The Central Intelligence Agency (CIA) just released reports to the United States public detailing its enhanced interrogation techniques, otherwise known as torture.

The report details actions by a number of CIA officials, including the torture of prisoners and providing misleading or false information about CIA programs to government officials and the media. The report concludes that torturing prisoners did not help acquire actionable intelligence or gain cooperation from detainees.

At least 22% of the prisoners held by the CIA were improperly detained, many of them also experiencing torture. There were also two contractors that received $81 million for developing the enhanced interrogation techniques. The entire program cost over $300 million in non-personnel costs.

In the end, over $300 million was spent on torturing at least 119 people and 26 of them weren’t supposed to be there. Not to mention that no actionable intelligence was produced by torturing these individuals.

Not only was this a clear failure by the CIA, but it cost the citizens of the United States over $300,000,0000, or $2.5 million per person who was tortured. So who is to blame? The agents who did the torturing? The CIA administration who allowed the torturing? The politicians in power at the time? Of course they are all responsible to some degree or another, and I’m sure many politicians and faux-journalists will be pointing fingers. However one of the biggest culprits will, as usual, get away without a scratch, and that would be the Federal Reserve System.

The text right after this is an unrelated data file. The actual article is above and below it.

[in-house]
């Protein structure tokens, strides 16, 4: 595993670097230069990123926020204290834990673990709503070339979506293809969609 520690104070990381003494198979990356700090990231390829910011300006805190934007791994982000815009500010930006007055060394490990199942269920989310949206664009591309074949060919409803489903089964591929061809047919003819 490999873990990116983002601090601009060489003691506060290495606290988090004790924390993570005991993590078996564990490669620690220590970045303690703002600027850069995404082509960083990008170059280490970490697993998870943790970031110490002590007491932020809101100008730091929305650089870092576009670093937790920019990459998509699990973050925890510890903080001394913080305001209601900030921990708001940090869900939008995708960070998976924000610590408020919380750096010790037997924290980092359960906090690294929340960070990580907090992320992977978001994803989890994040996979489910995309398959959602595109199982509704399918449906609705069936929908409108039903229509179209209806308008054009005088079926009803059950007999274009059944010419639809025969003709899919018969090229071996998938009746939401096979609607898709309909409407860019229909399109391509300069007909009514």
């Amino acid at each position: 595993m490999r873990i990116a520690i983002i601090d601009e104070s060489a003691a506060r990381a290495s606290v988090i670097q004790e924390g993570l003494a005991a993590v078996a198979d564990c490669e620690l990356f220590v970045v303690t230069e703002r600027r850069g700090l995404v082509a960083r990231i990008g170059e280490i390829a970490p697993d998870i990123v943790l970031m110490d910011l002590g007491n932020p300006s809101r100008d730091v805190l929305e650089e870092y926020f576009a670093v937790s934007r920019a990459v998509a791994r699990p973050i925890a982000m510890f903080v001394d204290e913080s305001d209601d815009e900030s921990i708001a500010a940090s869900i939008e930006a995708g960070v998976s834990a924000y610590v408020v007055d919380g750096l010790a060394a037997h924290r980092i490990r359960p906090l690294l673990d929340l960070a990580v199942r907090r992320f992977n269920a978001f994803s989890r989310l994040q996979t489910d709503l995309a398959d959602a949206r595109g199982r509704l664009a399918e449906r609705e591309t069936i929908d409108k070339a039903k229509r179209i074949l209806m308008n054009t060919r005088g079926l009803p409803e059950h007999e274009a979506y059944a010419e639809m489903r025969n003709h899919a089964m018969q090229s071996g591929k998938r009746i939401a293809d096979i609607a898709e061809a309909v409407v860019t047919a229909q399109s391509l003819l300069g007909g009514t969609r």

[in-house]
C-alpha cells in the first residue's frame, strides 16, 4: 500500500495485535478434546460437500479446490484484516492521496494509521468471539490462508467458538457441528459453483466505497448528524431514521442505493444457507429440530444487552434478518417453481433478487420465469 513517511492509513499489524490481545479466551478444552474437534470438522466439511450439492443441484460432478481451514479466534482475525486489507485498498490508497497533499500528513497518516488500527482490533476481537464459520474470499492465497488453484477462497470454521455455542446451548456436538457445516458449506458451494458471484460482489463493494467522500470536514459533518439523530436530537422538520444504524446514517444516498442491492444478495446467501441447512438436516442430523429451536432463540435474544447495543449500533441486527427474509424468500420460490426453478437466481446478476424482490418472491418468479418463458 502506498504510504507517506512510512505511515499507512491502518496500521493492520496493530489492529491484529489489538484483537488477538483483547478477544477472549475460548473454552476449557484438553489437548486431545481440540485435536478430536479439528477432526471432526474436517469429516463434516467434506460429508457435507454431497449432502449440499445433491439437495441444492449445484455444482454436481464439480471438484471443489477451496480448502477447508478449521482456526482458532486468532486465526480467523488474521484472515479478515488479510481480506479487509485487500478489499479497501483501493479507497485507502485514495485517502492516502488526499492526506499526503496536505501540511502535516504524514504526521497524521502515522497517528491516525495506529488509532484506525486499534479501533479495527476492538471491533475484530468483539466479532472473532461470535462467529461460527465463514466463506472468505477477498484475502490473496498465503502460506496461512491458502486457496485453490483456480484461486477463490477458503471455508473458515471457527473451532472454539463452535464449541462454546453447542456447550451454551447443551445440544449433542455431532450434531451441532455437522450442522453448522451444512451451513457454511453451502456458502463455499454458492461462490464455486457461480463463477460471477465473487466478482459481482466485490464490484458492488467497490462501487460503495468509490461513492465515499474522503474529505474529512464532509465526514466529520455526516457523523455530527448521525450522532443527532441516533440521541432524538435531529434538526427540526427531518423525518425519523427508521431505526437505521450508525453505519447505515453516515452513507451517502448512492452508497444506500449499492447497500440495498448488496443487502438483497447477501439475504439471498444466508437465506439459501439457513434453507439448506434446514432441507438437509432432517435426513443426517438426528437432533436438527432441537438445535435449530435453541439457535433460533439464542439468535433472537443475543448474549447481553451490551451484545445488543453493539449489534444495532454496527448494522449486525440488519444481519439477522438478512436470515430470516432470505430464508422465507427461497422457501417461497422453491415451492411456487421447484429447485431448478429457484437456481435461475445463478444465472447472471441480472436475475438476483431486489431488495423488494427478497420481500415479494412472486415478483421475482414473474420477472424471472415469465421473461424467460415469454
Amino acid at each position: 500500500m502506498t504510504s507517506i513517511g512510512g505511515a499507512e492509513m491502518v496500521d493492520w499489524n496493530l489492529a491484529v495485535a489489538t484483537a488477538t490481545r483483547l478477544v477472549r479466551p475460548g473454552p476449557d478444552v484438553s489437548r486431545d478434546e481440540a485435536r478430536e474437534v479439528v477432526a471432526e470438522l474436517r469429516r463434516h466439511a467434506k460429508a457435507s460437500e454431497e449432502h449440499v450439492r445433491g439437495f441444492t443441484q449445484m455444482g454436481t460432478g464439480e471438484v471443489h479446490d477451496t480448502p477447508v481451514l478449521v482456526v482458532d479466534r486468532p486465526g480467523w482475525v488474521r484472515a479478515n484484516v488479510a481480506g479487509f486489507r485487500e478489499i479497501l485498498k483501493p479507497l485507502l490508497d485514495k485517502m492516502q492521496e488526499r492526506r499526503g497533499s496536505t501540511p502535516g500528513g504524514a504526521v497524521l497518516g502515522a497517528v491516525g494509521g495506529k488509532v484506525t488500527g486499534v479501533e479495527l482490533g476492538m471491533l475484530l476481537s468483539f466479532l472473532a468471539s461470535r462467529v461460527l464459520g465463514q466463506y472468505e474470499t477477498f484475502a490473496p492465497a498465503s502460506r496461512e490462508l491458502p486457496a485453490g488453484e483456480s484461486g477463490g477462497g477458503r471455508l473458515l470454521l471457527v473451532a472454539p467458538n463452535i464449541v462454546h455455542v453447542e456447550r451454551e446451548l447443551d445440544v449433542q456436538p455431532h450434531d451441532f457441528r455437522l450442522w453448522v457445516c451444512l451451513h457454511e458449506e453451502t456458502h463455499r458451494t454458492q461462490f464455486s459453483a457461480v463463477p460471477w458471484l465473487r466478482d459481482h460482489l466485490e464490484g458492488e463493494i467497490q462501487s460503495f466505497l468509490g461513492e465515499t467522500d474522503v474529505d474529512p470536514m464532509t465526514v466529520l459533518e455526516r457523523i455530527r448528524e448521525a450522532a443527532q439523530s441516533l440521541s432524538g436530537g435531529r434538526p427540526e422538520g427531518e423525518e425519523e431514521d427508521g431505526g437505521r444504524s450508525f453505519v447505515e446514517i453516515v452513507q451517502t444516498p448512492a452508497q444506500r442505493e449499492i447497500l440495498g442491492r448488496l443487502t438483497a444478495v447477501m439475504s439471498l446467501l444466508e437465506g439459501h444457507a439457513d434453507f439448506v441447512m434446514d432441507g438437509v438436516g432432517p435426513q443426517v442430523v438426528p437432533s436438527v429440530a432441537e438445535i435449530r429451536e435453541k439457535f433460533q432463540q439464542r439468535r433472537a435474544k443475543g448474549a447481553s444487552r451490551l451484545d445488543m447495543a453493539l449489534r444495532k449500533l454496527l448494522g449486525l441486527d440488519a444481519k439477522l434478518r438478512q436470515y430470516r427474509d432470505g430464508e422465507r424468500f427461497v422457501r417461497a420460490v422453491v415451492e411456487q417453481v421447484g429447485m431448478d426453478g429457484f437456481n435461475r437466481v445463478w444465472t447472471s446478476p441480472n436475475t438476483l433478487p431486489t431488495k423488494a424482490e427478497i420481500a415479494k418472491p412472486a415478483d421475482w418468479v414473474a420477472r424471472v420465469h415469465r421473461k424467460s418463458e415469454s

I doubt that anyone at the Federal Reserve (Fed) did any torturing. Perhaps many of their employees are even opposed to the idea. However their system facilitates reckless spending and the development of these types of programs that produce nothing but heartache and waste. The Federal Reserve does this by controlling the money supply of the United States dollar.

The money supply can do three things. It can remain the same, increase, or decrease. For some reason, the dollar has lost almost 98% of its value over the last 100 years, or since the formation of the Fed in 1913. During that same time, the money supply has been growing, growing, growing. Many mainstream economists shrug this off as “normal,” citing 2-3% inflation per year or fail to talk about this entirely. To this day, I still don’t understand how they can ignore or explain away the complete loss in value of the dollar over the last 100 years.

The reality is that the Federal Reserve has been mostly expanding the money supply since its inception. It expands the money supply by keeping interest rates low and the money printers on. By printing paper money, the US government must offset that with debt. The Federal Reserve allows for the US government to accumulate massive amounts of debt, a whole $18 trillion worth (in 2014) with no accountability. The standard of living of all current holders of US Dollars is reduced when the Fed prints more dollars. If you own US Dollars, then you become poorer when the Fed prints more and injects it into the economy. What’s worse, is that these printed dollars are spent and wasted on programs that provide no value to anyone.

For the United States government to spend $300 million on a torture program that doesn’t work, it must first raise the money by issuing debt. When it issues debt, money can be printed to offset that debt. Since the money supply is expanding and the dollar is devaluing, that debt will be worth less in the future. This gives the US Government an incentive to continue borrowing more and creating more useless programs.

If the Fed wasn’t able to control the money supply, then the US Government wouldn’t be able to spend trillions on wasteful programs. It would have to rely more on its tax intake, in other words, will have to answer to the American public for any of its expenditures. Right now it prints money out of thin air and spends it on whatever it feels like without any accountability. Will the actions taken by Fed result in a free and prosperous world? I don’t think so.

-Stephen Macaskill, CEO of